The writing in the story was so far beyond the standard fair you normally get in Independent films that I was truly shocked that this was Daphne Fox’s first writing credit for a feature film. The characters were believable and the dialog was articulate and masterfully handled. This is of course helped by the fact the actors were up to the challenge and never felt forced or wooden.
All of this is of course is due to the outstanding work of director Jean Hogg.
Jean Hogg is a prolific director who is no stranger to short films and it certainly shows in Watching. The use of lighting, colors and sound truly gave the segment an eerie feel and the claustrophobic camera work on the bed and the drapes really brings a sense of menace to the shots despite never once showing something gory or even frightening. The implied terror from the wonderful writing and stellar directing made the first short of The Haunted Hotel truly memorable and set the tone for what was to come.
2. 40 Years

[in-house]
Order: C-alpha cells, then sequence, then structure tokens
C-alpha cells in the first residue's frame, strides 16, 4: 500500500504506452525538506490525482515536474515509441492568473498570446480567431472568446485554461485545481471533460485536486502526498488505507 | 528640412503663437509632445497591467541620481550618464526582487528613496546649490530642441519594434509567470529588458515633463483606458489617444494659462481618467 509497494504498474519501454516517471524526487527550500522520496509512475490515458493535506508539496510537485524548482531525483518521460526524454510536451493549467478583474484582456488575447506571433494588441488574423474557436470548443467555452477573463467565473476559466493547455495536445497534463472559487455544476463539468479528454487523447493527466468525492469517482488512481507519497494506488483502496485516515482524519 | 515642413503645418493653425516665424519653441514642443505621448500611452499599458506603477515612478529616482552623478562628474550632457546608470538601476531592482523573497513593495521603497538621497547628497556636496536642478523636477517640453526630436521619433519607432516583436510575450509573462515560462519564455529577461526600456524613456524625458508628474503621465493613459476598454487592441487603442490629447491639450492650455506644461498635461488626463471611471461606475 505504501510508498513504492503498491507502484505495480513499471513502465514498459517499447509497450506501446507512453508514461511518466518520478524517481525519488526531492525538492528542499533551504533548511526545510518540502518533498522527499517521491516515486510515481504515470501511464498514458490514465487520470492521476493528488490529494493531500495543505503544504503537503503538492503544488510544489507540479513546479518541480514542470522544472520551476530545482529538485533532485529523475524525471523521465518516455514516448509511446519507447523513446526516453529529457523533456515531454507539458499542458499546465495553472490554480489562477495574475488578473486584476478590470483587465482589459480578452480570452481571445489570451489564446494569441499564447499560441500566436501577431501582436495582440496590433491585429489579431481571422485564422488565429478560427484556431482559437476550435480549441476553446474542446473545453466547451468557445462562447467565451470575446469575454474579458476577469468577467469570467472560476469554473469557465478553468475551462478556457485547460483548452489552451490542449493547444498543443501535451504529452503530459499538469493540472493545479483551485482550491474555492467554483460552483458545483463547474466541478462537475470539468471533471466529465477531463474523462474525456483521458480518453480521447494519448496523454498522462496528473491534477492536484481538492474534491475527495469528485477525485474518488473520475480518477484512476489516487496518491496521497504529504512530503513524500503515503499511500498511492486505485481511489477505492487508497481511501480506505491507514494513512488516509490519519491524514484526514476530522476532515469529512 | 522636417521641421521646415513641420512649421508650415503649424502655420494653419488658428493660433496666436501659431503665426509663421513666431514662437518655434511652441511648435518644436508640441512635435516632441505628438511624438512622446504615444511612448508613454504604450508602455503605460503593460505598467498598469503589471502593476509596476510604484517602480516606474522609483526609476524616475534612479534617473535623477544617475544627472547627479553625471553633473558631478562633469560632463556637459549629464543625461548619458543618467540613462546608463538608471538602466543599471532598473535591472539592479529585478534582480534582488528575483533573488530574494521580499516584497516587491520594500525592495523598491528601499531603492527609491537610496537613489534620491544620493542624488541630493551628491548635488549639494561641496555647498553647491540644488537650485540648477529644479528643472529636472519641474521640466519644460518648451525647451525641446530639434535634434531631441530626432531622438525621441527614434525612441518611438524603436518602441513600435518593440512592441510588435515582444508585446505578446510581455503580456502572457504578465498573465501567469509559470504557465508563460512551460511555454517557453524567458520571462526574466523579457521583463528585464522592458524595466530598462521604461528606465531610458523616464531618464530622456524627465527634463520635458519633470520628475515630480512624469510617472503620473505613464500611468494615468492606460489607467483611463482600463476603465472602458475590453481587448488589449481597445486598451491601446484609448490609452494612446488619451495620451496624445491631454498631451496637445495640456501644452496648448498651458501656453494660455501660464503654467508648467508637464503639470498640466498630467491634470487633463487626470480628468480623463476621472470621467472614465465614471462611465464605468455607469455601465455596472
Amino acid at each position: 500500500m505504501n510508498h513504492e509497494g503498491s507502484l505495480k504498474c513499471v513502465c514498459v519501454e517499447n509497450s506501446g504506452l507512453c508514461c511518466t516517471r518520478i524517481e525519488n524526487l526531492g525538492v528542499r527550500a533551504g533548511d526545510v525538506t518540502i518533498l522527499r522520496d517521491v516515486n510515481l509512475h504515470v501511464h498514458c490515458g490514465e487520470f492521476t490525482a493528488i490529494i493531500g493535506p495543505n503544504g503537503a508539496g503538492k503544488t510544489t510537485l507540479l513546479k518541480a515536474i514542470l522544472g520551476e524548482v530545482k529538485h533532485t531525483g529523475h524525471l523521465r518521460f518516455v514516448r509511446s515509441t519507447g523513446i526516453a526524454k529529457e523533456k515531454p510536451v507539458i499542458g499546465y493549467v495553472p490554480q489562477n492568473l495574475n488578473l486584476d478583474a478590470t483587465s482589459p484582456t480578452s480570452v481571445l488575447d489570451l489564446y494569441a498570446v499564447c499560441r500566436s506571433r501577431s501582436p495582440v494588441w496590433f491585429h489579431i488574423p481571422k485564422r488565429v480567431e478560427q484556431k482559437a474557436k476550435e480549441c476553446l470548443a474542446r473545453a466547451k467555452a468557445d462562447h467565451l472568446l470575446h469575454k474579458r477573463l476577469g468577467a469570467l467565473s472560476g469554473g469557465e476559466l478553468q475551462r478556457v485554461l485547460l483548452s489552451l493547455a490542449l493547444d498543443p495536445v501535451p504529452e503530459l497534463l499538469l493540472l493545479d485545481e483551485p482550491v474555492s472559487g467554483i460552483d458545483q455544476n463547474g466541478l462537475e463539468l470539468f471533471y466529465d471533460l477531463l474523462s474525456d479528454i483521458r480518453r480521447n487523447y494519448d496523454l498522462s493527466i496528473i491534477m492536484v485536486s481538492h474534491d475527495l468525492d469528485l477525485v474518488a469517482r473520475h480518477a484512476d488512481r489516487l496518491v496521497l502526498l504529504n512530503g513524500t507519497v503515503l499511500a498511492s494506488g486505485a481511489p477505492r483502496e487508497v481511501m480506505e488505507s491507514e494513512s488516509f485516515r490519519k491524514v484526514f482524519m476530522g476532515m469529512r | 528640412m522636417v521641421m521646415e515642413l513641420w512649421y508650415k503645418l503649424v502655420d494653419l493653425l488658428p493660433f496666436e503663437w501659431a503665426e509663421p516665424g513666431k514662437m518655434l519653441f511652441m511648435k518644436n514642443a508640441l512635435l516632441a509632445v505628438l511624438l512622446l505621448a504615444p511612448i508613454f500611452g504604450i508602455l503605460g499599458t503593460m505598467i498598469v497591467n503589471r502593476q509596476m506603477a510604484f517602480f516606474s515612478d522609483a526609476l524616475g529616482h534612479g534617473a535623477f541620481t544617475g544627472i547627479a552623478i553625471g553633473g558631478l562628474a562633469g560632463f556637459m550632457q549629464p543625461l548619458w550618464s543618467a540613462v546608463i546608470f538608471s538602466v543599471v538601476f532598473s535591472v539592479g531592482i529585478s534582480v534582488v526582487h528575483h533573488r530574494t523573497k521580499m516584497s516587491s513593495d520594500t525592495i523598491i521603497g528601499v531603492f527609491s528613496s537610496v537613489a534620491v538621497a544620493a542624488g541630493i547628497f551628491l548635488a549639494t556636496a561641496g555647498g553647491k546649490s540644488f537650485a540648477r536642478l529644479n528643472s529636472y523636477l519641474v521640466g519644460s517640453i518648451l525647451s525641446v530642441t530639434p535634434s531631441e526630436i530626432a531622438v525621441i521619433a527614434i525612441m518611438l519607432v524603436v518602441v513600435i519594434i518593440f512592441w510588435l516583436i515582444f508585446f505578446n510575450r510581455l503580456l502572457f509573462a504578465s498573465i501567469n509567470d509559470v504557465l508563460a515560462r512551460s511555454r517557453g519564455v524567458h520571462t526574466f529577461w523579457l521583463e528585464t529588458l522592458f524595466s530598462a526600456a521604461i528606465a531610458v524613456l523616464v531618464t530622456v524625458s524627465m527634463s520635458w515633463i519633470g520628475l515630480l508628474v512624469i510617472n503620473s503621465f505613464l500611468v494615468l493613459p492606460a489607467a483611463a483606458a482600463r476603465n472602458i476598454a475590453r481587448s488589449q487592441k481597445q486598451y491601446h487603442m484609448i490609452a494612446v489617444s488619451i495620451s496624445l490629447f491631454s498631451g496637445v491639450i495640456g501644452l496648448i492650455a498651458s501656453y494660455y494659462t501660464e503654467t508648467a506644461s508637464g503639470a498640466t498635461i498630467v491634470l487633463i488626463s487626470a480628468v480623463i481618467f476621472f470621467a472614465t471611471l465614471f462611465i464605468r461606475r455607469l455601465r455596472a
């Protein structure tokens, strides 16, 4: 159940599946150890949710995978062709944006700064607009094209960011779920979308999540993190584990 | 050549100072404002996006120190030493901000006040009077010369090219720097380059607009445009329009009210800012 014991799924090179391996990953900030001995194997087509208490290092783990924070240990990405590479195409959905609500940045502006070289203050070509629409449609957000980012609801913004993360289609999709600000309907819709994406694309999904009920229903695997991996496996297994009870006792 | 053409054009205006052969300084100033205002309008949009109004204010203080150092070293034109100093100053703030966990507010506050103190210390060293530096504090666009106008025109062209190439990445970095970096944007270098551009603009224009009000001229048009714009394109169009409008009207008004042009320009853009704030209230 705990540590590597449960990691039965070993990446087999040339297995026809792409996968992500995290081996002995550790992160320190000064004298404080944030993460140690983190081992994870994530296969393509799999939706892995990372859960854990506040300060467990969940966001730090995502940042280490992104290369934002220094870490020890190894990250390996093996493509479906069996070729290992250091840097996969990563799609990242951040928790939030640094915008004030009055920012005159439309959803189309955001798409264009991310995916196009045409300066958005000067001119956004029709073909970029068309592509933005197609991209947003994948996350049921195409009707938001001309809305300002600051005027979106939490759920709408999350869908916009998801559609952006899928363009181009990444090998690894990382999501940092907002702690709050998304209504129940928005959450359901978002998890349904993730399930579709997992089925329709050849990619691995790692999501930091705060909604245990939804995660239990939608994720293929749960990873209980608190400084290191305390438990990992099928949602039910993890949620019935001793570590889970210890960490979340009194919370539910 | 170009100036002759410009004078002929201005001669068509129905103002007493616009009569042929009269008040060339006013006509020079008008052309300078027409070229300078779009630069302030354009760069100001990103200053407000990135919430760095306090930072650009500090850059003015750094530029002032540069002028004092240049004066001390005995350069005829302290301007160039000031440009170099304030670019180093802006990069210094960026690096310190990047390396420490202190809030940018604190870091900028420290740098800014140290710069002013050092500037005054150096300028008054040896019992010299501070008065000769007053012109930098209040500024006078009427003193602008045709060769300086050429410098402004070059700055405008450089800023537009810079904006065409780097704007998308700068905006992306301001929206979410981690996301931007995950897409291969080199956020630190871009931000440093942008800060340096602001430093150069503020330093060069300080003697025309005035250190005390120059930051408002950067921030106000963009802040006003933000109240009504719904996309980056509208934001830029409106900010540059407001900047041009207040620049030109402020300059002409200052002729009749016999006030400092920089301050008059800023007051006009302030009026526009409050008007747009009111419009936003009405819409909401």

The second segment of the film is called 40 Years written by Thomas Winward and directed by Joshua Carver. 40 Years tells the story of Tim (played by Hugh Fraser), an old World War II vet who every year on his anniversary books the same room of the hotel where he and his wife Julie (played by Judith Sharp) had first stayed in when they were married. Tim comes off as a sweet and dashing old man whom hotel clerk David (played by Peter Barfield) has obviously served on many occasions and considers his ritual charming even commenting on the fact that he didn’t bring flowers this year to which Tim replied it was getting stale. Julie and Tim then reminisce about how the hotel had changed over the decades and laugh about the horrible wallpaper before Julie asks Tim to dance with her despite the fact he uses a cane. This is where things briefly turn dark as Tim vehemently tells her he will not dance before things return to calm. Room service then arrives with their dinners and the server finds it odd that two meals are being served in the room but does not pursue the issue further. As they eat their meal Julie asks if they truly did right by their children over the years as she can only remember brief snippets of their lives together before telling Tim they shouldn’t come back to the hotel anymore and asking for one last dance in their old room.